AIR WAVEMedium: Comic Books
Published by: DC Comics
First Appeared: 1942
Creators: Murray Boltinoff (writer) and Lee Harris (artist)
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on a single subject matter. Its continuing characters included policemen, private detectives, even humorous fillers, all built around the theme of detecting criminals and bringing them to justice. As superheroes proliferated throughout the comic book medium, detectives within that genre were added to the mix — first The Crimson Avenger, then Batman, and from that point on they dominated Detective Comics just as they dominated the industry as a whole.
In the 60th issue (February, 1942), crusading district attorney Steve Malone, who'd been occupying a half dozen of the back pages for the past couple of years, was replaced with crusading district attorney Larry Jordan. The main difference was, the new guy was also a superhero called Air Wave.
Larry Jordan had put on the costume and started fighting crime on a second front for the same reason The Black Hood, The Guardian and The Blue Beetle, all police officers in their everyday identities, did. He didn't like the slow, unreliable way the law dealt with criminals, i.e., the Constitutionally-mandated due process that had to be undergone before getting them off the street. Apparently, none of those guys were great fans of fair trials, individual rights and the presumption of innocence.
In addition to putting on a gaudy, green costume, including mask, Larry invented a helmet that enabled him to receive electronic communications (radio or telephone), and a pair of skates that enabled him to slide at high speed along outdoor phone wires. Later, he added magnetic boots to enable him to climb walls (which apparently didn't conflict with the phone line skates), and the ability to enter into the electronic conversations he started out only listening to. He also had a pet parrot named Static, who was about as useful as Dr. Mid-Nite's owl, Hooty.
Air Wave was probably created by writer Murray Boltinoff, who later worked as a major editor at DC, guiding the fate of The Doom Patrol, Super Hip and many others, but it isn't known for sure that he wrote the first story. The artist was Harris Levy, using the name "Lee Harris", whose other work at DC includes Lando, Man of Magic. The creative personnel lasted about a year, after which Joe Samachson (Tomahawk, J'onn J'onzz) and George Roussos (later a colorist at Marvel) took over. Levy returned to the character a few years later.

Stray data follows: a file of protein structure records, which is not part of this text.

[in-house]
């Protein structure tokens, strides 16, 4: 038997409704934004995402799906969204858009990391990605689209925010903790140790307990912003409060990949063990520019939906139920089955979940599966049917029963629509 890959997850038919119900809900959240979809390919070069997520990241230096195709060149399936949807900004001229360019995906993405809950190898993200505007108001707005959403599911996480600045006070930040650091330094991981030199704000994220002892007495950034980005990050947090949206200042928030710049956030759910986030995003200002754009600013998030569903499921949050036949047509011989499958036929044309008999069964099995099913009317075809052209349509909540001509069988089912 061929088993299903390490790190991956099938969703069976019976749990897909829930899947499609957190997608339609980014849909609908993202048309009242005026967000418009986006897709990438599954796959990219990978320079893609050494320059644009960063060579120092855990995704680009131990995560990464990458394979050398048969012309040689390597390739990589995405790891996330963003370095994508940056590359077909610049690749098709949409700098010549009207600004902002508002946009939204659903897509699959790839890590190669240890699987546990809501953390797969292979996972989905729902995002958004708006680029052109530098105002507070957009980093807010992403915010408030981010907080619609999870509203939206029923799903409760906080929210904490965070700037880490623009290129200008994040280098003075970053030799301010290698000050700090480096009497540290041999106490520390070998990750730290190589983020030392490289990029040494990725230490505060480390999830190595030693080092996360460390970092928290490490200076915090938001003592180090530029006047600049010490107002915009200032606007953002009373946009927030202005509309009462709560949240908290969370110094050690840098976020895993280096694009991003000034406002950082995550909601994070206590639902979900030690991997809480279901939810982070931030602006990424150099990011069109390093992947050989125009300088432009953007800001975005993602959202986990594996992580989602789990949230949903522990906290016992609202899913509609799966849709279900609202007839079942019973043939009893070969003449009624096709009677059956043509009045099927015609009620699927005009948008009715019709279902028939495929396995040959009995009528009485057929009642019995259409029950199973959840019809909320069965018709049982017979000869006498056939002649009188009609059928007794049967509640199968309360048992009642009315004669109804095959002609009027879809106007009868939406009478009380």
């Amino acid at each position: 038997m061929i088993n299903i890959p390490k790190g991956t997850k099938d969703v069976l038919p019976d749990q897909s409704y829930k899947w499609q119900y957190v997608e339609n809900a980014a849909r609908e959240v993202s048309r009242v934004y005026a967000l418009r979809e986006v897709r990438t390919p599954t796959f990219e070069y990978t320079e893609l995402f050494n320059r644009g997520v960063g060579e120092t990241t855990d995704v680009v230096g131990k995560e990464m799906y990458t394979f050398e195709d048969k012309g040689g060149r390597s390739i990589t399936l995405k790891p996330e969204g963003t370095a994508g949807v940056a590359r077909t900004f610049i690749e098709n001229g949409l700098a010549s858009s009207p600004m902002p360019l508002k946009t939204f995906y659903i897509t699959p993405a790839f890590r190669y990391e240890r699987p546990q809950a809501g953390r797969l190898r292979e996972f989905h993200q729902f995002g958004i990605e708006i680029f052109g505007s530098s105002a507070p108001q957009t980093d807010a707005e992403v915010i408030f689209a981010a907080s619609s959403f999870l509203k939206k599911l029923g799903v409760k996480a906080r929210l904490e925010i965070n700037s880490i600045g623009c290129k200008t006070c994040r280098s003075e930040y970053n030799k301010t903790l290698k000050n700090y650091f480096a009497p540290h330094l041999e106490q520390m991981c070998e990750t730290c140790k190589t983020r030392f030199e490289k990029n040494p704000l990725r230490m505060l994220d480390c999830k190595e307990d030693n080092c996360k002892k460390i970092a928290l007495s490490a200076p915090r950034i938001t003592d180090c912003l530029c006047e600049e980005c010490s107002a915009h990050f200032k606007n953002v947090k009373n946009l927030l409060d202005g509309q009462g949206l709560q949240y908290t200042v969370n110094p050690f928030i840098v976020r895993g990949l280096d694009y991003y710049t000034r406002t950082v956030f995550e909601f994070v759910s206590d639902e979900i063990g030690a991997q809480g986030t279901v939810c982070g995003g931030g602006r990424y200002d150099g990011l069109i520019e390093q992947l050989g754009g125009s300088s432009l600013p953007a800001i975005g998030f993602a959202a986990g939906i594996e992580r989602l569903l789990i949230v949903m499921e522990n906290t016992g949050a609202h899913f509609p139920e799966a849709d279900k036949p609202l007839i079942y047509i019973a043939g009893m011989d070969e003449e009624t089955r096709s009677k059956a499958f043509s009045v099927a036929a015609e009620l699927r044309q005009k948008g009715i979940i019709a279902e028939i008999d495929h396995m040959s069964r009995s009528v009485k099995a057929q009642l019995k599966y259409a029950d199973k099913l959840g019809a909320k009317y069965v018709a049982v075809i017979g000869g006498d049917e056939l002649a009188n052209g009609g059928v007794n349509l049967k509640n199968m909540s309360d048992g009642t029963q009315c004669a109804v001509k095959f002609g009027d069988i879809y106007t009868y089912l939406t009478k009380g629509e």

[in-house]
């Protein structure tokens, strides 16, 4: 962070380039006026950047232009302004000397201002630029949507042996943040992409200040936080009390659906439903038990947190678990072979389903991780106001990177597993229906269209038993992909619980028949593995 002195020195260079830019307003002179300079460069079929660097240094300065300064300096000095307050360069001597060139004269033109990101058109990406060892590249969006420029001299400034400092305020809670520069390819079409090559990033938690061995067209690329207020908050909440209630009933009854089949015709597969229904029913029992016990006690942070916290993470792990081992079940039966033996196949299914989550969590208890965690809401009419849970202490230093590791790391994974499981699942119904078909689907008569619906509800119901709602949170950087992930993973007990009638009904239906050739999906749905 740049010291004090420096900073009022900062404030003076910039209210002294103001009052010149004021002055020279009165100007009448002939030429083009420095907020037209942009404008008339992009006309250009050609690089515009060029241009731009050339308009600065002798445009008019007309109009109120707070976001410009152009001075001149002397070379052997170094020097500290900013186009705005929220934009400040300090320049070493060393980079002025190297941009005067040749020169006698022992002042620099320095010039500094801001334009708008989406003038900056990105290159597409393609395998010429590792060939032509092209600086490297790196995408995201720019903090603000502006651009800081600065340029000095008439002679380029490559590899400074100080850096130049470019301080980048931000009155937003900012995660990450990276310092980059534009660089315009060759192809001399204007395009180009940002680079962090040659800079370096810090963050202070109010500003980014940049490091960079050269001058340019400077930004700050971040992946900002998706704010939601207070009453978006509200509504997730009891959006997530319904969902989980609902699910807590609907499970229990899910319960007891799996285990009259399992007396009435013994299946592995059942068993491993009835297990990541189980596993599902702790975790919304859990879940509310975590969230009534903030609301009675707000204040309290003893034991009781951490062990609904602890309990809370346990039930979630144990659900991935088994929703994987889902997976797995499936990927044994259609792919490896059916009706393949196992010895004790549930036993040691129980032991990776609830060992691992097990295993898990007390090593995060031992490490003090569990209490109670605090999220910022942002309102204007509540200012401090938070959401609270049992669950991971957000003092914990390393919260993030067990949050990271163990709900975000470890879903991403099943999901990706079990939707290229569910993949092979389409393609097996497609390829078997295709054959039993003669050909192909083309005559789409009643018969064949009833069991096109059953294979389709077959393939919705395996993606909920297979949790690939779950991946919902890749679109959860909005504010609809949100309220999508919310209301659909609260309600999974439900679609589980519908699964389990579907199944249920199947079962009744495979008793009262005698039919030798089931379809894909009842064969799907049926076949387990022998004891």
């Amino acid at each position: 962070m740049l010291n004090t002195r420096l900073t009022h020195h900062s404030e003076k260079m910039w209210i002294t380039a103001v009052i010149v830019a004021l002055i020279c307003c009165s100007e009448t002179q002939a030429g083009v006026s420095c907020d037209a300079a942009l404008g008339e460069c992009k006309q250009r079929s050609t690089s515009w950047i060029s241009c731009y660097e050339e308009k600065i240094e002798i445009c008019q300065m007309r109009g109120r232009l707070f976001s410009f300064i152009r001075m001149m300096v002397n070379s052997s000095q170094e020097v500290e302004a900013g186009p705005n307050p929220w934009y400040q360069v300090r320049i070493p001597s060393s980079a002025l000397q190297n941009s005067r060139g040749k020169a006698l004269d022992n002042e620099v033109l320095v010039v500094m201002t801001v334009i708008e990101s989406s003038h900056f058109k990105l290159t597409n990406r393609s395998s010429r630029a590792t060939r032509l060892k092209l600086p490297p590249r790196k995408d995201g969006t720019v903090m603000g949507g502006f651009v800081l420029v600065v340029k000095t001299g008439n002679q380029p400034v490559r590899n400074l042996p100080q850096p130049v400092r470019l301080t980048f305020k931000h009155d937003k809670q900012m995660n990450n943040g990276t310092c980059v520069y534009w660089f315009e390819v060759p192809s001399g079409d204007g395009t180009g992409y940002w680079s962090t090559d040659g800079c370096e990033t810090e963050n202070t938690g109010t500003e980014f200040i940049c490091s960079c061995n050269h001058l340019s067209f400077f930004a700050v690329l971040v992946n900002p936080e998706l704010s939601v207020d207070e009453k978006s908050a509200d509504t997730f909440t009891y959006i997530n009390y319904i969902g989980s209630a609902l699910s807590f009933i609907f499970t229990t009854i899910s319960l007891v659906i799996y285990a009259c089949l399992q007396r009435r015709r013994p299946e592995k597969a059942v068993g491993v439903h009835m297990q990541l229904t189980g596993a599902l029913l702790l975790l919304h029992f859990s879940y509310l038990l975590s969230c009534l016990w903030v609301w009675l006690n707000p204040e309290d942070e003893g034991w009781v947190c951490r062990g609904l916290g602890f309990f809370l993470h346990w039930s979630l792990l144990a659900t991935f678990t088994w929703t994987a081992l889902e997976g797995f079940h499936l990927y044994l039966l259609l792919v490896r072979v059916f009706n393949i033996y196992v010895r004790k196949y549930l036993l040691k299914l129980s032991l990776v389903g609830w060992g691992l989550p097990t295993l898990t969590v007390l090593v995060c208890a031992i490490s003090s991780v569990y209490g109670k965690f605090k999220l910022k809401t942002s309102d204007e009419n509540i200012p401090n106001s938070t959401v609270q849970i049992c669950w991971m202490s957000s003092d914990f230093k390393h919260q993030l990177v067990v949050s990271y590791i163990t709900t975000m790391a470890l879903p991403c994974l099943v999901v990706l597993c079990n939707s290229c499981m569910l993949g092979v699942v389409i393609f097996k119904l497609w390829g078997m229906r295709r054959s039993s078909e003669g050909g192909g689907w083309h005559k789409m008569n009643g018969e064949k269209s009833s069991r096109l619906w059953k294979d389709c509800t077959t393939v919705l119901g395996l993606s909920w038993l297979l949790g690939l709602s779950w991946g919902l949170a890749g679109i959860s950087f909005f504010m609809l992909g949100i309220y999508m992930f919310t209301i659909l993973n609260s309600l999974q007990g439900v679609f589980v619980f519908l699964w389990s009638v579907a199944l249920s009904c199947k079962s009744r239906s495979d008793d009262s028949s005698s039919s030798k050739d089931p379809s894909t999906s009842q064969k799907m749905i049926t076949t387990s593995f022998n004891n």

Air Wave never made it onto a cover, had a crossover with another character, or appeared outside Detective Comics, but he did remain in the back pages there (usually at six pages per story) until the July, 1948 issue (#137). After that, he was replaced by Robotman, who had just been squeezed out of Star Spangled Comics.
Air Wave wasn't heard from again until Green Lantern #100 (January, 1978), when the title character and his partner of the time, Green Arrow, met Air Wave's son, who happened to have the same name as Green Lantern — Hal Jordan. It seems Larry and the grown-up Hal were cousins (superhero universes tend to be small that way), and Larry had named his son after the same common ancestor that had been the older Hal's namesake. Larry had died in the interim, leaving his helmet, skates, etc. to young Hal, who had used them to become the new Air Wave. The story of his death, inflicted by one of his old enemies, was belatedly told in DC Comics Presents #40 (December, 1981).
Death didn't keep Air Wave from appearing with The All Star Squadron once or twice during the 1980s, since that series was set back in World War II. But just as he'd been a very minor character in Detective Comics, he was a very minor member of the very large team. Since the Squadron folded, the original Air Wave hasn't been used at all.